Despite recent advances in the treatment and prevention of cardiovascular disease, stroke remains the third leading cause of death and a leading cause of serious, long-term disability in US. Therapeutic strategies aimed at minimizing the deleterious effects of ischemia on neurons once stroke takes place are still lacking, and clinical trials using neuroprotective agents have largely failed. We uncovered an endogenous mechanism of neuroprotection, whereby neurons respond to ischemia by increasing the number of peroxisomes, highly adaptable small organelles that contribute to neuronal survival by enhancing neuronal cell antioxidant capacity and the ability to cope with metabolic stress during ischemia-reperfusion. The proposed project will use both in vivo and in vitro models of ischemic neural injury to determine if peroxisomal proliferation is increased in neurons after ischemia by the translocation to peroxisomes of an otherwise cytosolic enzyme called soluble epoxide hydrolase (sEH).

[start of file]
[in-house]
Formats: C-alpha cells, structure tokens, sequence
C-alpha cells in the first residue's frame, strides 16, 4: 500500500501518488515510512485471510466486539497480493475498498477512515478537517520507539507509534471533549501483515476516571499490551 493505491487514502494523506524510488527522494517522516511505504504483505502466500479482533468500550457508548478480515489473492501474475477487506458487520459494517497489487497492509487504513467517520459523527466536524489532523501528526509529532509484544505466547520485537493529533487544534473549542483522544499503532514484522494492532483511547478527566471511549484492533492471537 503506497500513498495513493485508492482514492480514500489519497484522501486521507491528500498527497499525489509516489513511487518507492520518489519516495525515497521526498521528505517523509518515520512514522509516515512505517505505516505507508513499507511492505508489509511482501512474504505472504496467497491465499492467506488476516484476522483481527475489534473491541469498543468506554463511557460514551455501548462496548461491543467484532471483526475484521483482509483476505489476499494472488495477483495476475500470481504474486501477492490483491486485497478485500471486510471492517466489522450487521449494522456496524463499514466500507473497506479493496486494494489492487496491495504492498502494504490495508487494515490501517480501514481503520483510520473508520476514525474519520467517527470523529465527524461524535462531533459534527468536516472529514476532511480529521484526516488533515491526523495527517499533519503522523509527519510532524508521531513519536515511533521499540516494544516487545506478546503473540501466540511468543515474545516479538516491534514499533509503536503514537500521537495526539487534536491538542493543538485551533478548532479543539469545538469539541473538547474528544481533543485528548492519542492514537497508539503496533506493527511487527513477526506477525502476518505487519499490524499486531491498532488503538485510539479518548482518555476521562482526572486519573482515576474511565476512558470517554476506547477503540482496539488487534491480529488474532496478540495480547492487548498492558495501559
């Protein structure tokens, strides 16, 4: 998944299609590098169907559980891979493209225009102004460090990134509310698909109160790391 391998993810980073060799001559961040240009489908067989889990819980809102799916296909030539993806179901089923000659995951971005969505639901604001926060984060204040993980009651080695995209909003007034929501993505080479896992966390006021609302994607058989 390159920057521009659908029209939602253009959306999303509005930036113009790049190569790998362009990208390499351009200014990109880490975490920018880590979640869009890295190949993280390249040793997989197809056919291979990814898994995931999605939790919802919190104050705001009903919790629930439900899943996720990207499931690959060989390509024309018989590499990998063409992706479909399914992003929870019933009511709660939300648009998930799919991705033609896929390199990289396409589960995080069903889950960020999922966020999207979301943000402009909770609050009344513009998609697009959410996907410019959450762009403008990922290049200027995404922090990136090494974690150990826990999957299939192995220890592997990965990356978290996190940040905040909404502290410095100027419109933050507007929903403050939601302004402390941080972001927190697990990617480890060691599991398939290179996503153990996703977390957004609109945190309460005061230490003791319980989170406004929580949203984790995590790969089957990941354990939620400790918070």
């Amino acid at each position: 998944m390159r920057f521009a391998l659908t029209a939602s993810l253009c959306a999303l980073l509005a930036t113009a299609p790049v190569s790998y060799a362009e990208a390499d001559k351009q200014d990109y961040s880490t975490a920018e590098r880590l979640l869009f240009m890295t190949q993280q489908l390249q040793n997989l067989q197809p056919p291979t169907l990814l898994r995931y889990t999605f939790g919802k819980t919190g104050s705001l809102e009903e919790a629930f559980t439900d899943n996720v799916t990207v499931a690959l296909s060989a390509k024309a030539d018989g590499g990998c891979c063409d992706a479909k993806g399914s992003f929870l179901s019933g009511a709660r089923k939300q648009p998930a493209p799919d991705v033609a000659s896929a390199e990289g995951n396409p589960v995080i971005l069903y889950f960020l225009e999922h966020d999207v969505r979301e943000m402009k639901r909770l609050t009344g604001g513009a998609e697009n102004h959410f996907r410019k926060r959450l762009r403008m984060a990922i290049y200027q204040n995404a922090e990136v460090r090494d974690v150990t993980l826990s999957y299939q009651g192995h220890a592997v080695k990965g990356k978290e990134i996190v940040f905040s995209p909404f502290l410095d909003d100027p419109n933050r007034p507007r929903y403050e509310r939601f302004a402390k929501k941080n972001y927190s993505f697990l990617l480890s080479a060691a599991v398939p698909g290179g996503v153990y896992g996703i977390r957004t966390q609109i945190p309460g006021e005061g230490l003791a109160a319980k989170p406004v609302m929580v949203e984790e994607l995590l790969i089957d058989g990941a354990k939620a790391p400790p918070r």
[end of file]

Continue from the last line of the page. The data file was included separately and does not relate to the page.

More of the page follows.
Aim 1 will determine if sEH translocation requires binding of its peroxisome-targeting signal-1 (PTS-1), located on the C-terminal, to the peroxisomal shuttle protein peroxin 5 (PEX5).
Aim 2 will determine if sEH translocation contributes to peroxisomal proliferation, which plays a neuroprotective role after cerebral ischemia.
Aim 3 will determine if increased peroxisomal density after cerebral ischemia is mediated though a dual action of sEH to promote peroxisomal biogenesis and suppress peroxisomal degradation. The proposed research is highly significant and innovative both technically and conceptually. Peroxisomal biogenesis has not been previously described in brain after cerebral ischemia, and a role for sEH in this process has not been investigated. If confirmed, the proposed studies will pave the way for a new line of research focusing on peroxisomal biogenesis after stroke, and may lead to the development of novel therapeutic agents for stroke based on promoting peroxisomal translocation of sEH and enhancing the endogenous neuroprotective response to increase peroxisomal biogenesis and prevent their degradation.
The proposed research is aimed at understanding how small organelles called peroxisomes increase in number to protect neurons from stroke. The results will pave the way for the development of new therapeutic agents for stroke based on simulating and enhancing this endogenous neuronal response to injury.
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